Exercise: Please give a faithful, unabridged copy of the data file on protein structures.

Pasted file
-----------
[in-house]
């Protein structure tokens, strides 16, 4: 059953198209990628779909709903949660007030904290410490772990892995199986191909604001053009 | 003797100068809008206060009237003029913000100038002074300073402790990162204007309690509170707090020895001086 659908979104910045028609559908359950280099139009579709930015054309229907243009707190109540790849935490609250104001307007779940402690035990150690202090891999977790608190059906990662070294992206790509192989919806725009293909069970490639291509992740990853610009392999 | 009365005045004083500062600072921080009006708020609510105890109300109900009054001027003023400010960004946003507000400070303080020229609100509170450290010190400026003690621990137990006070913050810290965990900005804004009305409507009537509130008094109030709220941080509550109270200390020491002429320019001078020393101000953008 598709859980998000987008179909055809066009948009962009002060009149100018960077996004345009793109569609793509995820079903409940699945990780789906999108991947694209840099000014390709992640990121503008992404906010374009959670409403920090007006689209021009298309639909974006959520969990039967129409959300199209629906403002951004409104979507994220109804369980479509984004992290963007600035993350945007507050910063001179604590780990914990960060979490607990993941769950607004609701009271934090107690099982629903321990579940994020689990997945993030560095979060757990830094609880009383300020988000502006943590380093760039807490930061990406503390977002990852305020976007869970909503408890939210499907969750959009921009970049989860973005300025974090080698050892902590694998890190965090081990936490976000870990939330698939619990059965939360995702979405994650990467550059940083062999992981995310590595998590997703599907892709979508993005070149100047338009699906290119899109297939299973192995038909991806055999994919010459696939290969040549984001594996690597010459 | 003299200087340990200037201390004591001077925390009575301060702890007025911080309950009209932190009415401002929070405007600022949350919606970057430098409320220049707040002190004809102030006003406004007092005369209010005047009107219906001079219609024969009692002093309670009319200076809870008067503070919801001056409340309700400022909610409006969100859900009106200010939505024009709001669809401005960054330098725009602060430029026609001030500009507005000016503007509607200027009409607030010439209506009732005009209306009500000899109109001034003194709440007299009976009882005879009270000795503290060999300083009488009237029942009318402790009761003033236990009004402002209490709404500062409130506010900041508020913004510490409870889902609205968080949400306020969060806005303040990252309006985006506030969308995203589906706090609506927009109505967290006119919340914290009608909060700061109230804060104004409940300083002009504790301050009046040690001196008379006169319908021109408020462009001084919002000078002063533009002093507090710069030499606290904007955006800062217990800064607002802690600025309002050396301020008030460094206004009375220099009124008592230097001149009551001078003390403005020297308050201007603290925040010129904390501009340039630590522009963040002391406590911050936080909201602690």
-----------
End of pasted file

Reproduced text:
[in-house]
């Protein structure tokens, strides 16, 4: 059953198209990628779909709903949660007030904290410490772990892995199986191909604001053009 | 003797100068809008206060009237003029913000100038002074300073402790990162204007309690509170707090020895001086 659908979104910045028609559908359950280099139009579709930015054309229907243009707190109540790849935490609250104001307007779940402690035990150690202090891999977790608190059906990662070294992206790509192989919806725009293909069970490639291509992740990853610009392999 | 009365005045004083500062600072921080009006708020609510105890109300109900009054001027003023400010960004946003507000400070303080020229609100509170450290010190400026003690621990137990006070913050810290965990900005804004009305409507009537509130008094109030709220941080509550109270200390020491002429320019001078020393101000953008 598709859980998000987008179909055809066009948009962009002060009149100018960077996004345009793109569609793509995820079903409940699945990780789906999108991947694209840099000014390709992640990121503008992404906010374009959670409403920090007006689209021009298309639909974006959520969990039967129409959300199209629906403002951004409104979507994220109804369980479509984004992290963007600035993350945007507050910063001179604590780990914990960060979490607990993941769950607004609701009271934090107690099982629903321990579940994020689990997945993030560095979060757990830094609880009383300020988000502006943590380093760039807490930061990406503390977002990852305020976007869970909503408890939210499907969750959009921009970049989860973005300025974090080698050892902590694998890190965090081990936490976000870990939330698939619990059965939360995702979405994650990467550059940083062999992981995310590595998590997703599907892709979508993005070149100047338009699906290119899109297939299973192995038909991806055999994919010459696939290969040549984001594996690597010459 | 003299200087340990200037201390004591001077925390009575301060702890007025911080309950009209932190009415401002929070405007600022949350919606970057430098409320220049707040002190004809102030006003406004007092005369209010005047009107219906001079219609024969009692002093309670009319200076809870008067503070919801001056409340309700400022909610409006969100859900009106200010939505024009709001669809401005960054330098725009602060430029026609001030500009507005000016503007509607200027009409607030010439209506009732005009209306009500000899109109001034003194709440007299009976009882005879009270000795503290060999300083009488009237029942009318402790009761003033236990009004402002209490709404500062409130506010900041508020913004510490409870889902609205968080949400306020969060806005303040990252309006985006506030969308995203589906706090609506927009109505967290006119919340914290009608909060700061109230804060104004409940300083002009504790301050009046040690001196008379006169319908021109408020462009001084919002000078002063533009002093507090710069030499606290904007955006800062217990800064607002802690600025309002050396301020008030460094206004009375220099009124008592230097001149009551001078003390403005020297308050201007603290925040010129904390501009340039630590522009963040002391406590911050936080909201602690």